Thoughts: If you love dogs, you’re going to love this story. Peg raises standard poodles (for show), and is now a judge. I learned more than I ever knew about being a judge. But even though her dogs (and any dog) are a big part of the story, the card game Bridge is even stronger. 

Which is kind of why the story didn’t work well for me. I am not a dog person (cats for me) and all the information about grooming and everything that goes into a dog show made the book read a little too slow for me. Plus, I know nothing about the card game Bridge. Pinochle, Poker, and other games, yes, but not Bridge. I honestly skimmed over a lot of this because it just did not interest me. 

But the murder mystery? And the conflict between Peg and her sister-in-law Rose? That was interesting. Peg and Rose worked with each other and fought each other and actually—eventually—almost got along with each other. And solved the mystery together. As characters, they were wonderful. They were older, stubborn, with their own ways of doing things that clashed with the other. Perfect conflict. And in the end, they actually grew as people and characters. Very well done.

Recommendation: This is a well-done cozy mystery with a satisfying ending involving two older women who don’t work well together—until they do. If you like dogs and Bridge, you’ll get even more out of this story than I did. A bit slow for me at times, but overall a decent story.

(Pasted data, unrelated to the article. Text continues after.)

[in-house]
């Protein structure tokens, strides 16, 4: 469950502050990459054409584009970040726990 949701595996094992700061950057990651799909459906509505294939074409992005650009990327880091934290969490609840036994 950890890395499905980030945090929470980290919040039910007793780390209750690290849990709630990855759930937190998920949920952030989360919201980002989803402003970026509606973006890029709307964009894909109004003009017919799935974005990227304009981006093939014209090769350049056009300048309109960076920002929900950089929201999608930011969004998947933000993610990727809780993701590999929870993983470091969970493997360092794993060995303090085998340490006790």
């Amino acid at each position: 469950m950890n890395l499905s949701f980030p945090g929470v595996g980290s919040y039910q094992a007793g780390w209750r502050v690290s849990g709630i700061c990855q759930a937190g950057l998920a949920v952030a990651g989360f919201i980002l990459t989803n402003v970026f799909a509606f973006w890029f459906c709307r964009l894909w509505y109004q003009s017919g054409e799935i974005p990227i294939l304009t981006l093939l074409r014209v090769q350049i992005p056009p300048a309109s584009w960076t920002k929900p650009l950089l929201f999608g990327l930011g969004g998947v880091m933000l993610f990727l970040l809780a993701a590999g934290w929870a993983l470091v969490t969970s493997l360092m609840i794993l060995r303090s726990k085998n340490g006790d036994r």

Disclaimer: Thanks to the publisher for this ARC. I received a final and/or advanced reader copy of this book with the hope that I will leave my unbiased opinion. I was not required to leave a review, positive or otherwise, and my opinions are just that… My Opinions. I am posting this in accordance with the Federal Trade Commission’s 16 CFR, Part 255: “Guides Concerning the Use of Endorsements and Testimonials in Advertising”

Review: Down in the Dumps (3 books)

Today, I’m reviewing three children’s books by Wes Hargis. They are disgustingly cute in a way that will appeal to young kids (as attested to by my 8 year old grandson).

DOWN IN THE DUMPS: THE MYSTERY BOX by Wes Hargis

(#1 in Down in the Dumps series)

Fiction, Children (ages 6-10), Fantasy, 96 pages

4****

Blurb: The Secret Life of Pets meets The Bad Guys in DOWN IN THE DUMPS, an all-new, highly illustrated early chapter book series about three unlikely friends—a rotten banana, a broken tea pot, and a crusty blob of gum—and their adventures together in the local town landfill. To Nana, there isn’t a better, more beautiful home for a mushy, moldy banana than the Westerfield Waste Transfer & Recycling Center! Nana loves living at the dump! She welcomes every new piece of trash with a hardy hug and happy hello. And in The Mystery Box, the first adventure in the Down in the Dumps series, when a Teddy Tedd Ted doll still perfectly wrapped in his gift box arrives, Nana realizes that not everyone is ready to be thrown away. Will Nana and her friends be able to navigate the many dangers of the dump to help Teddy Tedd Ted find his way home? The Mystery Box is the first book in the Down in the Dumps series from beloved author-illustrator Wes Hargis. It will have even the most reluctant readers taking out the trash for more adventures! HarperChapters build confident readers one chapter at a time! With short, fast-paced books, art on every page, and milestone markers at the end of every chapter, they’re the perfect next step for fans of I Can Read!